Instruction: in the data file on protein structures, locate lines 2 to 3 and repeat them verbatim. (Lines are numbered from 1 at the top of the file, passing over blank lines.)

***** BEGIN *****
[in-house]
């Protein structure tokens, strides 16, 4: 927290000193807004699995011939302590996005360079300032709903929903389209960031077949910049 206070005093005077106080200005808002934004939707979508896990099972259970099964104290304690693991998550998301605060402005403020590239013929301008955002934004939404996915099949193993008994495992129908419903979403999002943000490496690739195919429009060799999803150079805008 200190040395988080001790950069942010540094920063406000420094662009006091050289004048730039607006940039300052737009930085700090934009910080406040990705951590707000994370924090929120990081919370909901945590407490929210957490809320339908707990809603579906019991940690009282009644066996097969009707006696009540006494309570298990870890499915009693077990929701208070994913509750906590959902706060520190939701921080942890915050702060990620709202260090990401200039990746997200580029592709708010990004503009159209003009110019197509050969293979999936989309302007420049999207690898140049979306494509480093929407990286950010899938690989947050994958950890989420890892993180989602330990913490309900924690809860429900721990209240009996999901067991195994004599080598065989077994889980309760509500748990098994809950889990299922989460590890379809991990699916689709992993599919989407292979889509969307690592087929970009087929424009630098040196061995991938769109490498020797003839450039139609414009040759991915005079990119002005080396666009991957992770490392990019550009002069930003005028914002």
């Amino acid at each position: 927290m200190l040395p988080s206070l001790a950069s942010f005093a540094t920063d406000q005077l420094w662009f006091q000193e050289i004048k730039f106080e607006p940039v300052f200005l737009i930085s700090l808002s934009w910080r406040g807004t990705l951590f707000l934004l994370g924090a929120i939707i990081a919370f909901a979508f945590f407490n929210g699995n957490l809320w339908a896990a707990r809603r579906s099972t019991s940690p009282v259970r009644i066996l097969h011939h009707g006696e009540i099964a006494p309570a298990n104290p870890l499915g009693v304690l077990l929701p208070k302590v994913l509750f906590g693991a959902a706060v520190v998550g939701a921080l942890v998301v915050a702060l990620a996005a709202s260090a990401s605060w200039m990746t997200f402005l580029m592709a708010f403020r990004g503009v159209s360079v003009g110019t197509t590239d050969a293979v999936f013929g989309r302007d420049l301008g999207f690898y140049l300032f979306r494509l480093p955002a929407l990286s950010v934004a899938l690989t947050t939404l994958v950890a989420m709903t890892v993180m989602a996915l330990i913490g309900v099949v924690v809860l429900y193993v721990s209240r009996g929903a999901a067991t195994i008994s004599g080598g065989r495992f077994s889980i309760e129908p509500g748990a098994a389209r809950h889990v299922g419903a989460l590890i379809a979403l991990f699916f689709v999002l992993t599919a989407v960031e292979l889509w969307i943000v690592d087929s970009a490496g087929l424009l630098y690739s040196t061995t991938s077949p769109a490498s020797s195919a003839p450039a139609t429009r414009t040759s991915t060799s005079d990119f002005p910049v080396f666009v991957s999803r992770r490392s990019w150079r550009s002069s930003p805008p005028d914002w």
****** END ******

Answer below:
């Protein structure tokens, strides 16, 4: 927290000193807004699995011939302590996005360079300032709903929903389209960031077949910049 206070005093005077106080200005808002934004939707979508896990099972259970099964104290304690693991998550998301605060402005403020590239013929301008955002934004939404996915099949193993008994495992129908419903979403999002943000490496690739195919429009060799999803150079805008 200190040395988080001790950069942010540094920063406000420094662009006091050289004048730039607006940039300052737009930085700090934009910080406040990705951590707000994370924090929120990081919370909901945590407490929210957490809320339908707990809603579906019991940690009282009644066996097969009707006696009540006494309570298990870890499915009693077990929701208070994913509750906590959902706060520190939701921080942890915050702060990620709202260090990401200039990746997200580029592709708010990004503009159209003009110019197509050969293979999936989309302007420049999207690898140049979306494509480093929407990286950010899938690989947050994958950890989420890892993180989602330990913490309900924690809860429900721990209240009996999901067991195994004599080598065989077994889980309760509500748990098994809950889990299922989460590890379809991990699916689709992993599919989407292979889509969307690592087929970009087929424009630098040196061995991938769109490498020797003839450039139609414009040759991915005079990119002005080396666009991957992770490392990019550009002069930003005028914002």
């Amino acid at each position: 927290m200190l040395p988080s206070l001790a950069s942010f005093a540094t920063d406000q005077l420094w662009f006091q000193e050289i004048k730039f106080e607006p940039v300052f200005l737009i930085s700090l808002s934009w910080r406040g807004t990705l951590f707000l934004l994370g924090a929120i939707i990081a919370f909901a979508f945590f407490n929210g699995n957490l809320w339908a896990a707990r809603r579906s099972t019991s940690p009282v259970r009644i066996l097969h011939h009707g006696e009540i099964a006494p309570a298990n104290p870890l499915g009693v304690l077990l929701p208070k302590v994913l509750f906590g693991a959902a706060v520190v998550g939701a921080l942890v998301v915050a702060l990620a996005a709202s260090a990401s605060w200039m990746t997200f402005l580029m592709a708010f403020r990004g503009v159209s360079v003009g110019t197509t590239d050969a293979v999936f013929g989309r302007d420049l301008g999207f690898y140049l300032f979306r494509l480093p955002a929407l990286s950010v934004a899938l690989t947050t939404l994958v950890a989420m709903t890892v993180m989602a996915l330990i913490g309900v099949v924690v809860l429900y193993v721990s209240r009996g929903a999901a067991t195994i008994s004599g080598g065989r495992f077994s889980i309760e129908p509500g748990a098994a389209r809950h889990v299922g419903a989460l590890i379809a979403l991990f699916f689709v999002l992993t599919a989407v960031e292979l889509w969307i943000v690592d087929s970009a490496g087929l424009l630098y690739s040196t061995t991938s077949p769109a490498s020797s195919a003839p450039a139609t429009r414009t040759s991915t060799s005079d990119f002005p910049v080396f666009v991957s999803r992770r490392s990019w150079r550009s002069s930003p805008p005028d914002w």